Nautical was brilliant but could be difficult and it took horsemen Bert de Nemethy and Wiley to channel it and make him great. He was first ridden by Hall of Famers Pat Dixon, Joe Green and Cappy Smith but Wiley got the ride in 1955 when Nautical was 11. Wiley renamed the horse once he took the reins. When he was on he could win anything in any company. In 1959 he helped the USET win the Nations Cup at Rome and London. In London he won four classes, including the George V Cup. He later became the inspiration for the 1960 Disney documentary film The Horse with Flying Tail. In 1959, he helped the USET win the Pan Am Games gold medal in Chicago where he turned in the only perfect score of the day and later won four more individual classes on the fall circuit.
Unfortunately, a bought with pneumonia kept Nautical out of the 1960 Olympics but he went on to win the International Stake Class at the National Horse Show that same fall. He was retired at 17 after that season as it appeared that his illness affected him. He lived at Gladstone (NJ) and was later retired to Hugh Wiley's farm in Monkton, Maryland where he died six years later from natural causes.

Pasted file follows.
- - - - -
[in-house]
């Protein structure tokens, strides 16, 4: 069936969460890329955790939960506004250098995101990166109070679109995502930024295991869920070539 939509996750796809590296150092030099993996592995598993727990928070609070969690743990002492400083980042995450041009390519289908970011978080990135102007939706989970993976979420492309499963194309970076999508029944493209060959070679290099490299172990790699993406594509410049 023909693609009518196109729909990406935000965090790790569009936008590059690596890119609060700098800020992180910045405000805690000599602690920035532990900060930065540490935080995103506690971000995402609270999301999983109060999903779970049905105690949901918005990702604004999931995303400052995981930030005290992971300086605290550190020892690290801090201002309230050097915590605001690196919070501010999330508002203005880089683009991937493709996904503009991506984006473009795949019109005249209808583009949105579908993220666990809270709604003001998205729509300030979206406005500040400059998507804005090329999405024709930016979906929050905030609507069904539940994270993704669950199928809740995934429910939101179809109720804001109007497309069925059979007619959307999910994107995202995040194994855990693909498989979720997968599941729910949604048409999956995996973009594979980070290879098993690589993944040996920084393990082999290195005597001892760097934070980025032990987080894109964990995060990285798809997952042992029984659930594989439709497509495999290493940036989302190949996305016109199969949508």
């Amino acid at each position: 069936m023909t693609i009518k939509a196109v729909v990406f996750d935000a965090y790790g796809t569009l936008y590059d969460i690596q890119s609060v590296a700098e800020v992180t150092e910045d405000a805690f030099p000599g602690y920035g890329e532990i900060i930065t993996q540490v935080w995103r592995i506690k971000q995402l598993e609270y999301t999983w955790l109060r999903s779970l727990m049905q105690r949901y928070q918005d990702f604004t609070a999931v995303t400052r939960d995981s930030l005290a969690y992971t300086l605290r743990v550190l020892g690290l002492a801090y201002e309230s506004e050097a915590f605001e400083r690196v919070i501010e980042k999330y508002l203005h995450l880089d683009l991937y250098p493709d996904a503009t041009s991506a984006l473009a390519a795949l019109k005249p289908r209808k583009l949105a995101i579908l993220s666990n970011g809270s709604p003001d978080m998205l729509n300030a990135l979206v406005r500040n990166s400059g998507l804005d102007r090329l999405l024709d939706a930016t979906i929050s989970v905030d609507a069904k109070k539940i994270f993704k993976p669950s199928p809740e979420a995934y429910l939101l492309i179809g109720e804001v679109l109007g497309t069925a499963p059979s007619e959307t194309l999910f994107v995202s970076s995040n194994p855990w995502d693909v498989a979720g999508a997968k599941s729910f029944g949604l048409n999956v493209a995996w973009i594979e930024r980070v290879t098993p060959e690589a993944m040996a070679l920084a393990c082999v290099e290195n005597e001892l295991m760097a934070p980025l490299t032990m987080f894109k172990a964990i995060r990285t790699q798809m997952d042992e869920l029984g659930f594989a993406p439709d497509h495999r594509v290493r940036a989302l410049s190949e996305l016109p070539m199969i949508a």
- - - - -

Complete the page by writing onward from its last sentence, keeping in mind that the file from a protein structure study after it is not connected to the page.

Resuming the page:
Hugh Wiley commented on Nautical:
Nautical was highly intelligent, very gentle horse when not being ridden, but he could certainly be a problem under saddle; what made him so challenging was that he had overwhelming power and maneuverability and could jump enormous fences with hardly any preparation. Few horses combine great strength and great speed, but Nautical had a good chance to win any class you chose to enter him in, from the Parcours de Chasse or straight speed class over small fences to the Puissance over the big wall. Actually, 6'6" or 6'7" was about his limit in the Puissance but he would jump everything very cleanly until then, so he often won such competitions when the course was rather flimsily constructed.
If you have not seen the movie, it's great to see. He was surely a great one, unexpectedly great. And quirky too!